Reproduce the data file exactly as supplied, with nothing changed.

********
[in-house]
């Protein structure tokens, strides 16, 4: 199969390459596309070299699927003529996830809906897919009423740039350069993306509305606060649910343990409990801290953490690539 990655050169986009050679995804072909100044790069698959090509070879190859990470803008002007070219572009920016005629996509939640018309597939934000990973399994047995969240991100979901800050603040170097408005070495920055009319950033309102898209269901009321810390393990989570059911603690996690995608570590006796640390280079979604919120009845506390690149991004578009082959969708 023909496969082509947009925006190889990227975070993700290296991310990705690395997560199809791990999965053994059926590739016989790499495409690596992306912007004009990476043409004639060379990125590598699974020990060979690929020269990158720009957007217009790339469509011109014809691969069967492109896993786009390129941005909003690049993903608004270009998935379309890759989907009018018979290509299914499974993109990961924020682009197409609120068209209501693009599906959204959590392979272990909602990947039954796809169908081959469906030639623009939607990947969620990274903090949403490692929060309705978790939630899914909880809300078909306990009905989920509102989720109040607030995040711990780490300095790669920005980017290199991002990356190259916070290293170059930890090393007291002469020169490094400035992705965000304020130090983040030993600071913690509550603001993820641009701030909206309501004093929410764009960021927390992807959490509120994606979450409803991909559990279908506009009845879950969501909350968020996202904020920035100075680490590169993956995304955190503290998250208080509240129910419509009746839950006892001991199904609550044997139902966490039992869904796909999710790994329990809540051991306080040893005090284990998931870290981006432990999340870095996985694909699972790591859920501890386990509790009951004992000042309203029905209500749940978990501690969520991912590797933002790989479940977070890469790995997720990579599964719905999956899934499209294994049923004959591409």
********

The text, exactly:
[in-house]
């Protein structure tokens, strides 16, 4: 199969390459596309070299699927003529996830809906897919009423740039350069993306509305606060649910343990409990801290953490690539 990655050169986009050679995804072909100044790069698959090509070879190859990470803008002007070219572009920016005629996509939640018309597939934000990973399994047995969240991100979901800050603040170097408005070495920055009319950033309102898209269901009321810390393990989570059911603690996690995608570590006796640390280079979604919120009845506390690149991004578009082959969708 023909496969082509947009925006190889990227975070993700290296991310990705690395997560199809791990999965053994059926590739016989790499495409690596992306912007004009990476043409004639060379990125590598699974020990060979690929020269990158720009957007217009790339469509011109014809691969069967492109896993786009390129941005909003690049993903608004270009998935379309890759989907009018018979290509299914499974993109990961924020682009197409609120068209209501693009599906959204959590392979272990909602990947039954796809169908081959469906030639623009939607990947969620990274903090949403490692929060309705978790939630899914909880809300078909306990009905989920509102989720109040607030995040711990780490300095790669920005980017290199991002990356190259916070290293170059930890090393007291002469020169490094400035992705965000304020130090983040030993600071913690509550603001993820641009701030909206309501004093929410764009960021927390992807959490509120994606979450409803991909559990279908506009009845879950969501909350968020996202904020920035100075680490590169993956995304955190503290998250208080509240129910419509009746839950006892001991199904609550044997139902966490039992869904796909999710790994329990809540051991306080040893005090284990998931870290981006432990999340870095996985694909699972790591859920501890386990509790009951004992000042309203029905209500749940978990501690969520991912590797933002790989479940977070890469790995997720990579599964719905999956899934499209294994049923004959591409």